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Discussion Starter · #1 ·
I wasn't planning on inspecting the hives this weekend, but thought last minute I'd take a look at the beeyard yesterday and WOW - am i glad I did. Imagine my shock (and dismay) as I'm driving up and I notice my strongest over-wintered colony completely topped over!

My mind was racing through all the scenarios that could have caused this as I rushed to get my veil on. Was it a bear? nope. Vandals? don't think so. Wind? Seems unlikely but has to be the explanation.

I ended up creating a walk-away split by dividing up the resources between 2 hives ... I have no idea which hive contains the queen. It was amazing that the bees were still trying to do what they do, despite the boxes being upside down, inside out and half strewn around.

Fingers crossed I'm able to make lemonade from lemons here! Anyone have a similar experience?

IMG_1429.jpg
 

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I have had wind blow hives over here. On the level probably soft ground in the picture One corner probably sunk in a soft spot. Your plan is workable. Hopefully your queen survived the tumble and you only have one queen to raise and get mated. I would keep an eye on the hives as one or both may need supered. In about four weeks you should have a mated queen in one or both of them. Just remember that in about twenty percent of the time, bees fail to get a queen raised and properly mated. If that happens, just recombine.
 

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And here you go - we just discussed the safety issues.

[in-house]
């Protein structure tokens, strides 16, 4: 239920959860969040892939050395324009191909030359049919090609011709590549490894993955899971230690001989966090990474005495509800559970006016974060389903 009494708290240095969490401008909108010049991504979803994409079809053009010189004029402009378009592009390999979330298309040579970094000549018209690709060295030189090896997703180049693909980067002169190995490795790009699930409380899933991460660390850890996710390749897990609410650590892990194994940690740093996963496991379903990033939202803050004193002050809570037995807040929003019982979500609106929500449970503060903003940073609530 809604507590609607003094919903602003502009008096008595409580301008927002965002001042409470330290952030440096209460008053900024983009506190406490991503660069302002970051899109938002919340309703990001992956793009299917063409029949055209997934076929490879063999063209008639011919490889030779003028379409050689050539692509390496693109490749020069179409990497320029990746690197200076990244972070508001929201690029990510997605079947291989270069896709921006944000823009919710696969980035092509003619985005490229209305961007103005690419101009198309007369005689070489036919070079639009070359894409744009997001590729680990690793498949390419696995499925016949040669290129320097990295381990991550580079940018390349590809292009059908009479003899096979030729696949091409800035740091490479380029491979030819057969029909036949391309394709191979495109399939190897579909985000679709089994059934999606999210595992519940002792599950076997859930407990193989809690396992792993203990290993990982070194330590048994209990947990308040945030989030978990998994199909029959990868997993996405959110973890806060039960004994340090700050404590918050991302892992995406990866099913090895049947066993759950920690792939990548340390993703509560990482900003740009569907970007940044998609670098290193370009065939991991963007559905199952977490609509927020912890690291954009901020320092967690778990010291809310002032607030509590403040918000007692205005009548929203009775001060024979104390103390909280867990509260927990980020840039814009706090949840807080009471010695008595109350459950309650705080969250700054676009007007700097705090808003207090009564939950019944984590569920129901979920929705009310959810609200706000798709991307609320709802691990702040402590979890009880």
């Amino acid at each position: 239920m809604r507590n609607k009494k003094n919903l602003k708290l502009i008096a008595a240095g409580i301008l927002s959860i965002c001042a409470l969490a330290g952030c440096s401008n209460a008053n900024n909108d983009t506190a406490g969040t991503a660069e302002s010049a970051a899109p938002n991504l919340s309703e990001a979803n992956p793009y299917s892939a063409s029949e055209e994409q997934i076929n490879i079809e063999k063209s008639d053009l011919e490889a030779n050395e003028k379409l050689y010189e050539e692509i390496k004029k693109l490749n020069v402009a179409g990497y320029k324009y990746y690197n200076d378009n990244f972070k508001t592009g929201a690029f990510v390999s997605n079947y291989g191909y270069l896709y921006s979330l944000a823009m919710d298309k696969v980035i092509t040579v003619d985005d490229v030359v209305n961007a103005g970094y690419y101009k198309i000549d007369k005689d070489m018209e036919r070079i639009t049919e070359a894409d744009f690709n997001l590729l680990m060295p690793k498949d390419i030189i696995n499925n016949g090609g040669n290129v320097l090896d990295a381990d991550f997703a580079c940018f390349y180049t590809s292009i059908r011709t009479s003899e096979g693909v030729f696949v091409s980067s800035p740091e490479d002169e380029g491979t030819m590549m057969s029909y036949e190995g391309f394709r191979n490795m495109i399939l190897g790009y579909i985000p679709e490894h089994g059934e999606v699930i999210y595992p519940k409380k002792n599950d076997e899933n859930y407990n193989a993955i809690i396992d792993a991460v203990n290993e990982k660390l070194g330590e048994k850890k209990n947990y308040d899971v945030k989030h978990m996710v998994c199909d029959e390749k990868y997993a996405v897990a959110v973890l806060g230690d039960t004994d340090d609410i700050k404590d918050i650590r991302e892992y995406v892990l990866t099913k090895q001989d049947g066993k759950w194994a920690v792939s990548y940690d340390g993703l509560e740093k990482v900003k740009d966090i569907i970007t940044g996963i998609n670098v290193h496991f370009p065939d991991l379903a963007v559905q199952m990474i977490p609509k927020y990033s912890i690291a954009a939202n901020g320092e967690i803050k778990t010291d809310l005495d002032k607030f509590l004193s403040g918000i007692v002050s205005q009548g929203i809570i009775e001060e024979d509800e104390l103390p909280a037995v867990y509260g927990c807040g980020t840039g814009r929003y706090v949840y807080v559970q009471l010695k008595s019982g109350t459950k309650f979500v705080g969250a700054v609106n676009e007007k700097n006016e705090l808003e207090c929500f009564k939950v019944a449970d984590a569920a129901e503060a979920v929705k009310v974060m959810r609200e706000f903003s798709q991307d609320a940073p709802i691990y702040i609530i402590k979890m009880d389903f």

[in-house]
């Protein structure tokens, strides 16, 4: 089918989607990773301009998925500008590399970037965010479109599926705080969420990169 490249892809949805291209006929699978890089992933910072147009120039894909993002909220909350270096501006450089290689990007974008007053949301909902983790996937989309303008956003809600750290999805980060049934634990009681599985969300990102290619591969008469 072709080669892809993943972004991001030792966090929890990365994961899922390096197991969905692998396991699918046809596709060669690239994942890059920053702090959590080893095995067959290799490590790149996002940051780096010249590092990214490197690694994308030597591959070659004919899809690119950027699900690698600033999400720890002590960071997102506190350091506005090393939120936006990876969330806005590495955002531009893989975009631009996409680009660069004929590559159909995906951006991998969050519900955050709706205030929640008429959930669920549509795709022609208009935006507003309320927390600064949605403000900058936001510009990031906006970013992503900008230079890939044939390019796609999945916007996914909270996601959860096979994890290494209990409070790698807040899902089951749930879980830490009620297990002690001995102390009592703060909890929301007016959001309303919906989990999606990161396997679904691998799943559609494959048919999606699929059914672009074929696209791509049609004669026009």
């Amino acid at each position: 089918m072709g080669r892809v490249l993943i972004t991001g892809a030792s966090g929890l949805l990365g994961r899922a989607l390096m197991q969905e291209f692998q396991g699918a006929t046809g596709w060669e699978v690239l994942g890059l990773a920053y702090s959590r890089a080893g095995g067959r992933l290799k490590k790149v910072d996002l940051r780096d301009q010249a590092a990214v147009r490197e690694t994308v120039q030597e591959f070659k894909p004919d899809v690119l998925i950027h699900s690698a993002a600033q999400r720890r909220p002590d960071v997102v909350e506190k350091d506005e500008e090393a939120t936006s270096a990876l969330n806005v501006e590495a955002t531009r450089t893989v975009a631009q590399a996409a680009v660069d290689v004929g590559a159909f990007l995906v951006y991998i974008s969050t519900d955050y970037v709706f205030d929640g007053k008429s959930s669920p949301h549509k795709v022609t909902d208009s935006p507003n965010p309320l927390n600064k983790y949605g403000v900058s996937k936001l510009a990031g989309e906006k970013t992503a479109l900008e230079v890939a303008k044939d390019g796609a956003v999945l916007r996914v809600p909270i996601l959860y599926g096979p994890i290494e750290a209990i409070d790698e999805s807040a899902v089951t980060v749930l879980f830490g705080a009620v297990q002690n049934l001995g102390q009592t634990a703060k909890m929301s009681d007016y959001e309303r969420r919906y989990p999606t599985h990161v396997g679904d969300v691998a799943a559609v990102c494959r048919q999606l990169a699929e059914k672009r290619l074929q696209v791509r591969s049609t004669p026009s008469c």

Use those $2 straps from Harbor Freight, what not - the hive will stay together the next time it tumbles over.
Like so:
20180924_183829.jpg
 

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I had to do this a couple of weeks ago, and since it happened while I was out of town they sat toppled for 10-12 days. One note if this happens to anyone else, position yourself so you're not standing where the hives were situated on the ground when you finesse them back together on the stand. The returning foragers will not immediately figure out that the hive is upright again, and they'll be circling over where the hive used to sit.

That said, the girls on the frames were as calm as could be.
 

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I鈥檒l second the suggestion for a cheap strap over the hive. I鈥檝e had a couple hives toppled over in the winter and the straps kept them intact for the most part. I was able to stand them back up without separating the boxes, and they survived the ordeal. It鈥檚 cheap insurance.
 

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I would say your bottom board could have been part of the problem. That back 2x scoots off the back of the cinder blocks could cause a tumble.
 

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I would say your bottom board could have been part of the problem. That back 2x scoots off the back of the cinder blocks could cause a tumble.
That was my thought too. It looks like the cinder blocks need to be adjusted so the hive sits on the block centers, not the edge.
 

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That is why I like to use benches for holding hives. All I have to do is dig 3 post holes and drop the bench in, level it and fill the holes. With cinder blocks, you have to level the ground for each hive and you can't secure it with straps unless you sink anchors on each side of the hive. Way too much work!
Plus, if the land owner tells me to remove the hives, it is easy to pry the bench out of the ground.
Bee_Stand_Small.jpg
 

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Discussion Starter · #10 ·
good suggestions.

I have a 2x4 hive stand that fits 3 hives on it behind, but didn't get around to putting another one together, hence the cinder blocks! It was supposed to be temporary, but ... you know how that goes. I'll definitely be changing this up soon to avoid the same thing happening again.
 
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